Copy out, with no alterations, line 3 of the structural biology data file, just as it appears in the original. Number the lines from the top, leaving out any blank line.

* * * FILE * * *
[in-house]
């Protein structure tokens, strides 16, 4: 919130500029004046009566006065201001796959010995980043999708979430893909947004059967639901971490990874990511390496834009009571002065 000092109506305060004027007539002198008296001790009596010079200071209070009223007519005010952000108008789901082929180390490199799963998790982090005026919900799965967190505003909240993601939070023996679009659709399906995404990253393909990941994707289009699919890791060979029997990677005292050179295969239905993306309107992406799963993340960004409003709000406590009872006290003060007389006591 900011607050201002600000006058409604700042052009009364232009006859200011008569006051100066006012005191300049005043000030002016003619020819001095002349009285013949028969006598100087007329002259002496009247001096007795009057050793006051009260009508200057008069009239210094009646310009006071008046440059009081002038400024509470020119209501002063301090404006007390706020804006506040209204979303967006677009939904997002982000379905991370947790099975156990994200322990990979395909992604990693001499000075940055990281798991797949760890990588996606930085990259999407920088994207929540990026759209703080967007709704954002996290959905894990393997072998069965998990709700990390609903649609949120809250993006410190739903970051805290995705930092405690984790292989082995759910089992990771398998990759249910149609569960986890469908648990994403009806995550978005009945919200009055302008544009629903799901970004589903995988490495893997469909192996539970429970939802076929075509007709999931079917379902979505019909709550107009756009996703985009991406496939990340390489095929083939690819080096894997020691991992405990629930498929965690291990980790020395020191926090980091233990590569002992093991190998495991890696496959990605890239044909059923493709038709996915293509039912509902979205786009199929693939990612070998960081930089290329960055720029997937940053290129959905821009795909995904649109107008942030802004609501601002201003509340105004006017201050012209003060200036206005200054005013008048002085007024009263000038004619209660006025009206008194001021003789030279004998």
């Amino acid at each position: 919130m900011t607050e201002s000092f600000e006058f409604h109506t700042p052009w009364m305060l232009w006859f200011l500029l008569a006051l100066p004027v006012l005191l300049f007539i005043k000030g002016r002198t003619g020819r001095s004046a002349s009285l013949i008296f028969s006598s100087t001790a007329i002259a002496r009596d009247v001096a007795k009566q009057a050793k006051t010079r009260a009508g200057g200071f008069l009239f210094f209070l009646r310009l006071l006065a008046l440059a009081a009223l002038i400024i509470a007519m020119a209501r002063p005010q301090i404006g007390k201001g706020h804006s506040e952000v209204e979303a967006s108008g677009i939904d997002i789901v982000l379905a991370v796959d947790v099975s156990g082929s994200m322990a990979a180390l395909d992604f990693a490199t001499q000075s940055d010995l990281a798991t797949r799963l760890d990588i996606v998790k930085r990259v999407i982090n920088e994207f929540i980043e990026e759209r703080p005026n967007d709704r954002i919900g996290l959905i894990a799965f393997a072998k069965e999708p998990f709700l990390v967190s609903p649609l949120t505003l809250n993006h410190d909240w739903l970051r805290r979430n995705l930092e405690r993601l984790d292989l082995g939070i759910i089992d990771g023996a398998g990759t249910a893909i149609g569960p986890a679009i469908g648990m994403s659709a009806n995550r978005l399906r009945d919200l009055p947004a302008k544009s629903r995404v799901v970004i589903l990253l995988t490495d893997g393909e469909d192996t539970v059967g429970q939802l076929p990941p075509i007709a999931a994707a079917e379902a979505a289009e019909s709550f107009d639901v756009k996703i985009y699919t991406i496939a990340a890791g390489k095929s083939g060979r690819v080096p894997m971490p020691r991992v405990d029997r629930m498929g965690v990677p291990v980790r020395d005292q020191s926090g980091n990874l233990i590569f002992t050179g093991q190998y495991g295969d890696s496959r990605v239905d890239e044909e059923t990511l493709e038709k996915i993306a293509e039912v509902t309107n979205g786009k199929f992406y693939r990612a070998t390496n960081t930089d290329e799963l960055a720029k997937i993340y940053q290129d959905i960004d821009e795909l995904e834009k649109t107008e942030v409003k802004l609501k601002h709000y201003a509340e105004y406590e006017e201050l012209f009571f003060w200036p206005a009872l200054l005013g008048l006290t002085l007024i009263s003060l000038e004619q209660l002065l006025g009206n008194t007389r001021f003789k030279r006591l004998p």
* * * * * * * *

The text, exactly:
């Amino acid at each position: 919130m900011t607050e201002s000092f600000e006058f409604h109506t700042p052009w009364m305060l232009w006859f200011l500029l008569a006051l100066p004027v006012l005191l300049f007539i005043k000030g002016r002198t003619g020819r001095s004046a002349s009285l013949i008296f028969s006598s100087t001790a007329i002259a002496r009596d009247v001096a007795k009566q009057a050793k006051t010079r009260a009508g200057g200071f008069l009239f210094f209070l009646r310009l006071l006065a008046l440059a009081a009223l002038i400024i509470a007519m020119a209501r002063p005010q301090i404006g007390k201001g706020h804006s506040e952000v209204e979303a967006s108008g677009i939904d997002i789901v982000l379905a991370v796959d947790v099975s156990g082929s994200m322990a990979a180390l395909d992604f990693a490199t001499q000075s940055d010995l990281a798991t797949r799963l760890d990588i996606v998790k930085r990259v999407i982090n920088e994207f929540i980043e990026e759209r703080p005026n967007d709704r954002i919900g996290l959905i894990a799965f393997a072998k069965e999708p998990f709700l990390v967190s609903p649609l949120t505003l809250n993006h410190d909240w739903l970051r805290r979430n995705l930092e405690r993601l984790d292989l082995g939070i759910i089992d990771g023996a398998g990759t249910a893909i149609g569960p986890a679009i469908g648990m994403s659709a009806n995550r978005l399906r009945d919200l009055p947004a302008k544009s629903r995404v799901v970004i589903l990253l995988t490495d893997g393909e469909d192996t539970v059967g429970q939802l076929p990941p075509i007709a999931a994707a079917e379902a979505a289009e019909s709550f107009d639901v756009k996703i985009y699919t991406i496939a990340a890791g390489k095929s083939g060979r690819v080096p894997m971490p020691r991992v405990d029997r629930m498929g965690v990677p291990v980790r020395d005292q020191s926090g980091n990874l233990i590569f002992t050179g093991q190998y495991g295969d890696s496959r990605v239905d890239e044909e059923t990511l493709e038709k996915i993306a293509e039912v509902t309107n979205g786009k199929f992406y693939r990612a070998t390496n960081t930089d290329e799963l960055a720029k997937i993340y940053q290129d959905i960004d821009e795909l995904e834009k649109t107008e942030v409003k802004l609501k601002h709000y201003a509340e105004y406590e006017e201050l012209f009571f003060w200036p206005a009872l200054l005013g008048l006290t002085l007024i009263s003060l000038e004619q209660l002065l006025g009206n008194t007389r001021f003789k030279r006591l004998p």